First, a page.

Ahmed has been imprisoned in three detention centers in Florida since September of 2014

Adama, Ahmed’s hometown in Ethiophia. Photo credit: Joe Castleman (Gyrofrog) — Own work, CC BY-SA 3.0, Wikimedia.

**Escape from Ethiopia**

My name is Ahmed*, an Ethiopian citizen currently detained at Baker County Jail in Florida. I have been detained by Immigration and Customs Enforcement (ICE) since September 10th, 2014.

In Ethiopia, I used to work for the human rights commission on cases of women and children’s rights in particular and any case of human rights violations in general. Also, I used to train the society about the law and their rights by holding trainings throughout the state districts.

It was at this time when I faced the reality of the regional special police brutality and their violations of the rights of the state’s population. In one incident I was sent to investigate and inspect the condition of individuals imprisoned by the regional police in some districts’ prisons where I have seen people detained between one month to two years without charged, court hearings, family visits and in physically bad condition. After I tried to talk about this with the district administration they directly contacted with the regional president who has special police of his own and said to him that I am doing work against him and his government and the special police.

After I returned to Adama (my home town), the regional president threatened me that I would be killed if I don’t resign silently from my position in Ethiopian human rights commission. A week after that incident several armed special police members broke into my house, they beat me with their gun butts, and told me to resign fast. After I resigned, the special police again broke into my house in the middle of the night and destroyed my documents and my laptop and arrested me in a police camp near Adama and held me for almost three months without charges and family contact. Lastly, they release me after I told them that I will never again talk about human rights violations in the region.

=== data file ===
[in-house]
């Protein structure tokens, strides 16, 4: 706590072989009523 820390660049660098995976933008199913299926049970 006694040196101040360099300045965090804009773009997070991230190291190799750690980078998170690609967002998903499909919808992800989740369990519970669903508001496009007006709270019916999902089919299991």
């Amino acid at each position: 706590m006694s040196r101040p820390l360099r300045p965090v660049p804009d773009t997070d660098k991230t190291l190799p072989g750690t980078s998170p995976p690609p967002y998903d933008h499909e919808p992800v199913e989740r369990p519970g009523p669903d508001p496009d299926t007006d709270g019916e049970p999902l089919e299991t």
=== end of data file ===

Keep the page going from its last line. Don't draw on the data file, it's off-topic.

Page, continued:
After two months without a job, I again found a job in Oromia regional state education bureau, where I had been working for the last year before I left my country. The regional education bureau is a governmental bureau and obtains donations through international and United Nations organizations like UNWFP and UNICEF, etc. I was working as a supervising team leader and a Save the Children focal person for the education bureau.

In April of 2014, I was on a field trip out of Adama to some districts in the regional state to distribute Save the Children donated shelves to schools through a capacity building program. At 3 p.m. on April 16, as I was traveling to drop those shelves off in Aleltu district schools northeast of Adama, my driver with a government car and I were stopped by OLF (Oromia Liberation Front) members, who are rebels who have been fighting with the Ethiopian government for the last 20 years to secede the Oromia state from the other parts of Ethiopia. They took us to a jungle by the roadside and they threatened us that they were going to kill us by pointing their guns at us. We were screaming and begging them not to do so and they started to ask us questions about whom we worked for and why we didn’t join them. Lastly, they asked me for money and to promise to them that we will be part of their freedom fight by donating money each month (which we promised to do to save our lives).

The week after we returned to Adama, the driver talked about what had happened to us with his friends. Unfortunately, the information spread and I heard that special police broke into his home and arrested him by suspecting him of being an OLF supporter, especially because OLF released us and they usually kill most of the people they abduct.

After I heard the driver was arrested, I decided to get out of the country because I knew that the special police would not leave me alone either. The next night, they broke into my home but I wasn’t there. I started my journey out of Ethiopia.

A Long Journey

After I escaped Ethiopia, I went to Kenya to travel to any country that I could, because Ethiopia’s secret service could easily kidnap me from Kenya to take me back and persecute me.

While I was in Kenya I was hiding in a room until a friend of mine found a smuggler who helped me to travel out of Kenya. At this time I had not decided where to go, but I was thinking about asking for asylum out of one of the European embassies in Nairobi. After I met the smuggler he convinced me that I will not be accepted by any embassy and that it was better for me to travel to the USA through Latin and Central America.

I started my journey from Nairobi, Kenya through the following countries: I first went to Togo then to Brazil, Venezuela, Colombia, Panama, Costa Rica, Nicaragua, Honduras, Guatemala, and Mexico. I entered the USA on September 10, 2014, through the Hidalgo border bridge between Mexico and Texas. I was immediately taken into detention.

I had no idea that I could be detained and abused in American detention.